Is “事出必有因” the most accurate translation for "everything happens for a reason"?
If not, what is it?
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The comment by drooze above is spot-on. The phrase "everything happens for a reason" suggests a "good" reason. This idea has a long history in the West but is best encapsulated in Leibniz's idea that we live in the best of all possible worlds--God could not have made it better and has a good plan behind every seemingly bad event. Voltaire has this play out to tragic and humorous effect in his short novel Candide. The Chinese 事出必有因 is a Buddhist idea, suggesting that every event has a relevant cause. This is a karmic idea suggesting not basic goodness in the world but basic justice. If something bad happens to you it's not because it is part of some cosmic plan that is ultimately good but because you did something bad at some point in your past (or past lives), and the bad event is a result of that.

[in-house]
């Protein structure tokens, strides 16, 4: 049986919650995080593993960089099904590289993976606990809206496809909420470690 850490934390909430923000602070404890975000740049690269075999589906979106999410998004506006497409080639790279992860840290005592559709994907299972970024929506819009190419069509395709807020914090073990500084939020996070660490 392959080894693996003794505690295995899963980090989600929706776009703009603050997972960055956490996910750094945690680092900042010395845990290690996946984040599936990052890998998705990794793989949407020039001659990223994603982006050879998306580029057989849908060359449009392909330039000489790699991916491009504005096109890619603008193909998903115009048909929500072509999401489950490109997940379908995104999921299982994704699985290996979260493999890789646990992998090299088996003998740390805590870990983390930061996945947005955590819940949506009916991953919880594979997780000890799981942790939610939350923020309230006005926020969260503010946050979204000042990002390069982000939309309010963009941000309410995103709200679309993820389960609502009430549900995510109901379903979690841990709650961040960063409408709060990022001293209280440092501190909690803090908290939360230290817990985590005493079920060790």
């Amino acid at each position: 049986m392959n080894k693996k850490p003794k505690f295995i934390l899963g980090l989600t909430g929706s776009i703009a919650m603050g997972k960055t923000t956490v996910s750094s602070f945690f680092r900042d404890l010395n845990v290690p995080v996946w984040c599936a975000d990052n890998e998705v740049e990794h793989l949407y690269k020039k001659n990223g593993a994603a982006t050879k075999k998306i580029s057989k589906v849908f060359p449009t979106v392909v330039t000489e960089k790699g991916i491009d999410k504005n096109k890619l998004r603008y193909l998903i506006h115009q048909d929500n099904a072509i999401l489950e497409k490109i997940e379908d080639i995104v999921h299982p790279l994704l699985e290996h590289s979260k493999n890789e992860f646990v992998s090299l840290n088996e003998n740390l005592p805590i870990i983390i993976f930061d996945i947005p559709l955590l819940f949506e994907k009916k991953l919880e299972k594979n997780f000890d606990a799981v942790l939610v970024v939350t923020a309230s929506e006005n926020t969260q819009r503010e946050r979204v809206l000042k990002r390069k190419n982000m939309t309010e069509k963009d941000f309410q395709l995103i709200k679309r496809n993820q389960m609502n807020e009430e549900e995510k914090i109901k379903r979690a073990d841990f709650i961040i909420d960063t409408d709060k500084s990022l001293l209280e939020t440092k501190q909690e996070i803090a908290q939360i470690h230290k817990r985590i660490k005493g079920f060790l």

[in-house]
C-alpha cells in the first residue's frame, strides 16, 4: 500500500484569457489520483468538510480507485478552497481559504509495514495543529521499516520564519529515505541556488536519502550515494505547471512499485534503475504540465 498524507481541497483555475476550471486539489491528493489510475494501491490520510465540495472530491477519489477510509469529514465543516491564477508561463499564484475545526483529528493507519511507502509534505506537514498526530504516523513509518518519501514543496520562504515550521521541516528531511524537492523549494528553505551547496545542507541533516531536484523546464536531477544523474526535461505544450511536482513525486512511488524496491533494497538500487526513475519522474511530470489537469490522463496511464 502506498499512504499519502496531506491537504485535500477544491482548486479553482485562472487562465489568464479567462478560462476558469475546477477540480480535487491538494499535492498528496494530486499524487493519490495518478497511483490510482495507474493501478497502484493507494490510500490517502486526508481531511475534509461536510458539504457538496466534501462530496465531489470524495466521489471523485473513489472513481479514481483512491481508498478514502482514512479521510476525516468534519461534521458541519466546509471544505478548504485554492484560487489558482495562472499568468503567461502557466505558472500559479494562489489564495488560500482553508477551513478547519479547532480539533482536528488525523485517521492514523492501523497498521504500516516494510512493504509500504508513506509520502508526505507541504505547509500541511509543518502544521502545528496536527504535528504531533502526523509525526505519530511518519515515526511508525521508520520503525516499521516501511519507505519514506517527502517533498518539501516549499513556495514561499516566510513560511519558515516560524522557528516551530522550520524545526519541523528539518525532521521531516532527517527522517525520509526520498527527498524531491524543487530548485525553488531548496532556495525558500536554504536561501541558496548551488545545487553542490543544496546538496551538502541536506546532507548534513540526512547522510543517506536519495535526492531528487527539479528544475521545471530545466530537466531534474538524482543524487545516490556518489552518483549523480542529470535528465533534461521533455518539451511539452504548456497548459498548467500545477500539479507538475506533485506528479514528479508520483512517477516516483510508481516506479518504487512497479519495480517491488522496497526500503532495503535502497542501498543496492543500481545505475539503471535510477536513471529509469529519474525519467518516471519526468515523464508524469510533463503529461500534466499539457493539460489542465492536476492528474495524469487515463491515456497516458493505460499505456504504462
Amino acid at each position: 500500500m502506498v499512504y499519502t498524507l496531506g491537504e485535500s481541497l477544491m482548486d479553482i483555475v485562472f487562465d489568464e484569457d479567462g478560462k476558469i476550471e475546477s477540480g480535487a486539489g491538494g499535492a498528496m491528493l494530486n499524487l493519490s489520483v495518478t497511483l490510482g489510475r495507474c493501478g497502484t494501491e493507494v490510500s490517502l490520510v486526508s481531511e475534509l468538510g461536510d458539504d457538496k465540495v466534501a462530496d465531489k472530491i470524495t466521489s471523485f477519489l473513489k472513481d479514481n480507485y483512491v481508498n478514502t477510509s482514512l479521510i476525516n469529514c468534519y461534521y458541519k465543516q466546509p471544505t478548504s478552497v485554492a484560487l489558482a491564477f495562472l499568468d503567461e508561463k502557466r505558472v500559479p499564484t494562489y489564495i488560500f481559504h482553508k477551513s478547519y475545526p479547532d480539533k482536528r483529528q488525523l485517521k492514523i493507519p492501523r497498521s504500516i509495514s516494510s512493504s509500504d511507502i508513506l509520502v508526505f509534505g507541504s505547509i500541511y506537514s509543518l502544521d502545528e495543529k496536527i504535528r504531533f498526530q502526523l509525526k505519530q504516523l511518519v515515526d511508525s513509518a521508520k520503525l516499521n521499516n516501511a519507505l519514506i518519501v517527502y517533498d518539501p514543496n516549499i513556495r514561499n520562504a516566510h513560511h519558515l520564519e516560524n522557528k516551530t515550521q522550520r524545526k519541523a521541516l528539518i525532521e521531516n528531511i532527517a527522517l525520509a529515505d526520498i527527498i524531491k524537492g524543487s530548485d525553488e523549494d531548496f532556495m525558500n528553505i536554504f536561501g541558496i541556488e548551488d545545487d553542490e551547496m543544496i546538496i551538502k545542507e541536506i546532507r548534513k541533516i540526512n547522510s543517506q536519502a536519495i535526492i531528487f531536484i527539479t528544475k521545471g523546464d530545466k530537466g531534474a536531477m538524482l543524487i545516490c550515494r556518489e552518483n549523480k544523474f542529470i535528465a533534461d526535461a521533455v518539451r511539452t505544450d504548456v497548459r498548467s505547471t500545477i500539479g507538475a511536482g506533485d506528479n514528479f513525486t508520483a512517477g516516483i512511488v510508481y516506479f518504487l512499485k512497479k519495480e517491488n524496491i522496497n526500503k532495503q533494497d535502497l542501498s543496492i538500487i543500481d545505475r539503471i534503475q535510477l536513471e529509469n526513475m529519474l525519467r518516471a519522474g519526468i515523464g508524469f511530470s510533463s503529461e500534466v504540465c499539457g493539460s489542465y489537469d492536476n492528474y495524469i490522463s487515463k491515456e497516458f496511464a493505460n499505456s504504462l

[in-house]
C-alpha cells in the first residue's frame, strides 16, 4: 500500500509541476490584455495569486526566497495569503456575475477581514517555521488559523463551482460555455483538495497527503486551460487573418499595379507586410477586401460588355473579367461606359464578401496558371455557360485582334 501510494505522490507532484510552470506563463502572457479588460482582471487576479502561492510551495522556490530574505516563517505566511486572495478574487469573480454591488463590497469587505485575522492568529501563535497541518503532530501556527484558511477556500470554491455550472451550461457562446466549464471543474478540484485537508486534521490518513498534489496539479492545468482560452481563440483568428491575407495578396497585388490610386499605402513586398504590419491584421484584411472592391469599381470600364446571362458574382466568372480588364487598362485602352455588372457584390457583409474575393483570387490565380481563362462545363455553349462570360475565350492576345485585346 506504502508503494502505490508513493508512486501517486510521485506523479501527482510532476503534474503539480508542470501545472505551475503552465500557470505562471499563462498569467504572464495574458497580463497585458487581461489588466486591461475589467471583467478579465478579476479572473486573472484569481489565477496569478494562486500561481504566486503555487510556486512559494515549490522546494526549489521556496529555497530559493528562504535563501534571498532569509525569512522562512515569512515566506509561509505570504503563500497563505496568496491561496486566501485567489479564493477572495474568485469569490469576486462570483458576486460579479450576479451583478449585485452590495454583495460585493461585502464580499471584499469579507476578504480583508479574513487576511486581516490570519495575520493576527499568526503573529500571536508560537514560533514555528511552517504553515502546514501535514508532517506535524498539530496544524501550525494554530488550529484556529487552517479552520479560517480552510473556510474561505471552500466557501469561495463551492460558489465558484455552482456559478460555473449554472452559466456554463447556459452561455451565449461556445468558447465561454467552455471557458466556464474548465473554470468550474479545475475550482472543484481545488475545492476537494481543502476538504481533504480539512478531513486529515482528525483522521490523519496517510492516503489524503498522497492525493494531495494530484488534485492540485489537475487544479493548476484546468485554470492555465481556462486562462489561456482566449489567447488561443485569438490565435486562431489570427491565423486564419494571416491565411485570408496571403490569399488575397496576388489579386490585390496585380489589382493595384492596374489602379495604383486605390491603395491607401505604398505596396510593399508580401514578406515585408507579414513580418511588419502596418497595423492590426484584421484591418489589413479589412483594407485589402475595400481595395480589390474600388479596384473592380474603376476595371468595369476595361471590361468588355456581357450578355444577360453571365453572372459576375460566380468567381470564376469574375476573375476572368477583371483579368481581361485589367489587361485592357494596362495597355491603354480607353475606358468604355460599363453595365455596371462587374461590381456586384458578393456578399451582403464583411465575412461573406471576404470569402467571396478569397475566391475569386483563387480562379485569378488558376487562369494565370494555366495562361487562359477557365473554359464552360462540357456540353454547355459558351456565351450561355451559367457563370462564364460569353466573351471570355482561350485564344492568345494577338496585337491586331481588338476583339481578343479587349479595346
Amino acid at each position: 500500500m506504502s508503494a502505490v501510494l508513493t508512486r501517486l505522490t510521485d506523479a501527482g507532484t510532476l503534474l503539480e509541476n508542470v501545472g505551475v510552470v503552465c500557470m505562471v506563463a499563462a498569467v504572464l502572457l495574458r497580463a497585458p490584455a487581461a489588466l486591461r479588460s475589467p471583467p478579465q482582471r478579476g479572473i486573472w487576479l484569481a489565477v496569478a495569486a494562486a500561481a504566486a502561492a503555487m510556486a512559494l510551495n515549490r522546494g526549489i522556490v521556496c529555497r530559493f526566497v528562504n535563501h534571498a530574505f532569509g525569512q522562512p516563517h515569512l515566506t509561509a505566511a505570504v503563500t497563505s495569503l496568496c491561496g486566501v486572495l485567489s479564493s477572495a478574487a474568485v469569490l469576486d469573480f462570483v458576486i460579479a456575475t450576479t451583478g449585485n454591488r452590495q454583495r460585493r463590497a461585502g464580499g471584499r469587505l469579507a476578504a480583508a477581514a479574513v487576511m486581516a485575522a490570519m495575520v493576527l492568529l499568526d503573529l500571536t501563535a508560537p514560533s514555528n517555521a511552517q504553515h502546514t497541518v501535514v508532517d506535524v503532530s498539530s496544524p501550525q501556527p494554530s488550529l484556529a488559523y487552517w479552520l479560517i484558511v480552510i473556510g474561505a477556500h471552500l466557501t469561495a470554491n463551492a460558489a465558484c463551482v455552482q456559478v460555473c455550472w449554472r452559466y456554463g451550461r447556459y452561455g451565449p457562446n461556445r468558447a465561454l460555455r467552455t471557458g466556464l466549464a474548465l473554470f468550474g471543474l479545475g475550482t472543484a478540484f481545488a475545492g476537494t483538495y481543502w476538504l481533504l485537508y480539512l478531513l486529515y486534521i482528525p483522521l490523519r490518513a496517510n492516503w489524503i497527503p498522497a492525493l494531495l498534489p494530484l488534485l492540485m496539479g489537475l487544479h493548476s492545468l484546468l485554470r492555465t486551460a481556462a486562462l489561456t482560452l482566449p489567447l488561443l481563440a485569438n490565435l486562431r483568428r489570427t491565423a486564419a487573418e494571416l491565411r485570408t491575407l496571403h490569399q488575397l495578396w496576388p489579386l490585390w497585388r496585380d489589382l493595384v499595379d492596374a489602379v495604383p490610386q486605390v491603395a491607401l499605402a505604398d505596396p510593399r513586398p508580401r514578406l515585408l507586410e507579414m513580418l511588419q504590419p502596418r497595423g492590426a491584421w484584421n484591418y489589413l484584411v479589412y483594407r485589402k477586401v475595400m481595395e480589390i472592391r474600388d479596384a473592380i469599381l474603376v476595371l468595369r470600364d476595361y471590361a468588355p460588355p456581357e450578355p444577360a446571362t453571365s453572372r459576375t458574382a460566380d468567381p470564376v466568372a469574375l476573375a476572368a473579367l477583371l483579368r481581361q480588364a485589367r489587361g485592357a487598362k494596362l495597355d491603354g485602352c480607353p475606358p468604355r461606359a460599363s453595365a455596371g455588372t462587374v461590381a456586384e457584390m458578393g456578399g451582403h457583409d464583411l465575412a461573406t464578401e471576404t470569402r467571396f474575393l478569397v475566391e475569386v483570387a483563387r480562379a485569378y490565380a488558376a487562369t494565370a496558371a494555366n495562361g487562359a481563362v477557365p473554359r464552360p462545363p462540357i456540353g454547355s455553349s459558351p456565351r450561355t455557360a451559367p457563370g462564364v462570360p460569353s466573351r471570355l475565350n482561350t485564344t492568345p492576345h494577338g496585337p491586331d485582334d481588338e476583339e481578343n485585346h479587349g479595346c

I am a Chinese student,so my expression my not very appropriate,but I may find a better tranlation from Oxford Chinese dictionary,Everything has a wherefore. And 凡事means everthing，事in Chinese means thing or things，we don't differentiate plural form and singular form with es or 's. It seems strange to add 凡 before 事出必有因，there have some reason. 无风不起浪，事出必有因 is a saying . 事出有因 is equal with 事出必有因，事出有因 is a idiom，it's a four character expression,here is the defination from the Oxford Chinese dictionary: Idiomatic expression usually made up of four characters, and containing, within one sentence, a single, complete meaning. Most four character expressions have ancient origins, and their language is often very different from modern Chinese. Four-character expressions are similar to idioms and proverbs but whereas these come from vernacular speech, four-character expression have literary origins, Some of the meanings can be understood literally. Others can be understood only in their original context.事出有因 is the former.And same as 事出必有因，we don't add 凡before 事出必有因，because it's a set phrase.If add 凡before 事出必有因 just like you wear a suit and wear slippers.